SpringChickens

Songster
Feb 1, 2009
2,273
19
234
Lexington, KY
I think chicken soup works best for those old roosters... you can always dilute it down to your liking.

You might also try coq au vin (rooster in wine) the next time you shoot one. This recipe is supposedly best with a mature roo.

Good luck!
 

NurseNettie

Songster
11 Years
Feb 13, 2008
926
3
149
Northern Maine
We didn't like he taste of our "roos" meat, at about 7 months age or older last year-- but they make excellent chicken stock- the flavor is great.

I just butchered 4 of our newest roos-- they're currently brining in the fridge-- and are only 10 weeks old-- but I believe it's a good age for them. We've got a couple more to do next weekend. I'm hoping they taste much better than last year's older ones.
 

jaku

Songster
12 Years
Jan 13, 2008
2,134
6
191
Howard City, Michigan
I'd say several things contributed- the age of the roo, the fact that you didn't get a great bleedout, the bird ran around awhile before it was killed, you cooked it right away (not only the lactic acid built up in the muscles, but also rigor mortis was still in full effect.)

There's nothing wrong with your killing or butchering method, but next time, butcher a calm bird, much earlier, and let the meat rest for 24 hours in the fridge, (and salt water helps the meat break down a little better than regular water.)
 

Mortimer

In the Brooder
11 Years
May 6, 2008
76
1
39
SW of Wichita, KS
Thanks for all the suggestions everyone. Hopefully the next butchering will be a planned one rather than forced, and I can get it right.

Didn't realize the meat needed to sit in the fridge for awhile before cooking, that may have been alot of the problem right there -- it was maybe 45 minutes from gunfire to the grill. I have about a dozen pullets about 14 weeks old right now, once they start laying I plan on having a "butchering party" to bag up all the older hens.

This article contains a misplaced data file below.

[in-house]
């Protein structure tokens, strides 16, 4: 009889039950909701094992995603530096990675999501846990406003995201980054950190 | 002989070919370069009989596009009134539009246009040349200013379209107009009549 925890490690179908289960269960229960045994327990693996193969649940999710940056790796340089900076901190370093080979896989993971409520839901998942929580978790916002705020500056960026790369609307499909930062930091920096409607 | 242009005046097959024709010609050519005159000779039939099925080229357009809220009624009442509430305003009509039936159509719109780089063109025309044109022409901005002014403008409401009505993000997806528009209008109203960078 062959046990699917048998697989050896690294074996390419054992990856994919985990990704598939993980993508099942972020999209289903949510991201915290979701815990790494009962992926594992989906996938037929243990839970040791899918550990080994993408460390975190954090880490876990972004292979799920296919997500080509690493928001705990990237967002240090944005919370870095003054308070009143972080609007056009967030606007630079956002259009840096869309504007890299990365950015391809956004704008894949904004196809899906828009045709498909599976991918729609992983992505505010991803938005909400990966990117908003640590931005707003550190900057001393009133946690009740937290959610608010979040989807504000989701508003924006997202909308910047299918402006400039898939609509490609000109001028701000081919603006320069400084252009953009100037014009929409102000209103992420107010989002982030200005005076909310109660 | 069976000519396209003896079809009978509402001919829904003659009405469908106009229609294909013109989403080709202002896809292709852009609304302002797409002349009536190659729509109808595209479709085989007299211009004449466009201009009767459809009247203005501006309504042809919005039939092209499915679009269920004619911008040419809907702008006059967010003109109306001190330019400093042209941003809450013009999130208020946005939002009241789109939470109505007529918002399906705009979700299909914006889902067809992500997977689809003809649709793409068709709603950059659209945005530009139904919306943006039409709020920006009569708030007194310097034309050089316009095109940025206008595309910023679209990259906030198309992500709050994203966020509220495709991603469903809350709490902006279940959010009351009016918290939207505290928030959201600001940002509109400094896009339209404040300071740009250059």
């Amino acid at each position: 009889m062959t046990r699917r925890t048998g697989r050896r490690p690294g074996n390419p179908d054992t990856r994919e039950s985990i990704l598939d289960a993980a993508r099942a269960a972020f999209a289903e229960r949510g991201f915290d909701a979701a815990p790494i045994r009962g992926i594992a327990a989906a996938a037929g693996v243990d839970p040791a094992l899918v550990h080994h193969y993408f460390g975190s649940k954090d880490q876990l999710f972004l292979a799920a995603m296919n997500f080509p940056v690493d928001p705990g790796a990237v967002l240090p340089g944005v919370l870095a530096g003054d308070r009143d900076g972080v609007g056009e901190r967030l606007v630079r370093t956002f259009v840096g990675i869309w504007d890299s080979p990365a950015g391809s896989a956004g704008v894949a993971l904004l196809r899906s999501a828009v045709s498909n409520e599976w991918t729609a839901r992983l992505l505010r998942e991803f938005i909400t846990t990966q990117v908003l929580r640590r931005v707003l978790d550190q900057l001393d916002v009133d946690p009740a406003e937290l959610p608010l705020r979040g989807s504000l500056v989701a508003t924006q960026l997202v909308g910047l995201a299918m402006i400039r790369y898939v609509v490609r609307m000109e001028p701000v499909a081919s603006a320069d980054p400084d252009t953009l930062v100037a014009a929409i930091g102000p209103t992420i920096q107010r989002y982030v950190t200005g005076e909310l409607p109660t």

Will definitely try brining before cooking the next one that seems like a good idea! Can I freeze whole chickens or parts in the brine, or will they turn out real salty?
 

Brunty_Farms

Songster
12 Years
Apr 29, 2007
2,305
35
221
Ohio
I'd say several things contributed- the age of the roo, the fact that you didn't get a great bleedout, the bird ran around awhile before it was killed, you cooked it right away (not only the lactic acid built up in the muscles, but also rigor mortis was still in full effect.)

There's nothing wrong with your killing or butchering method, but next time, butcher a calm bird, much earlier, and let the meat rest for 24 hours in the fridge, (and salt water helps the meat break down a little better than regular water.)

DITTO..... Cave man style.... kill em' and grill em'

Next time definately let them "age" for about 3 days before eating them. The longer the better.... roosters taste good using the method "low and slow" as only fryers are good and tender on the grill. (6 week old cornish x's). Any animal that is killed and cooked right away without aging is going to be tougher than what it would be if it sat for at least 24 hours.

Roosters are best in chicken noodle soup....chicken & dumplings... chicken pot pie... and any type of cassoroles.​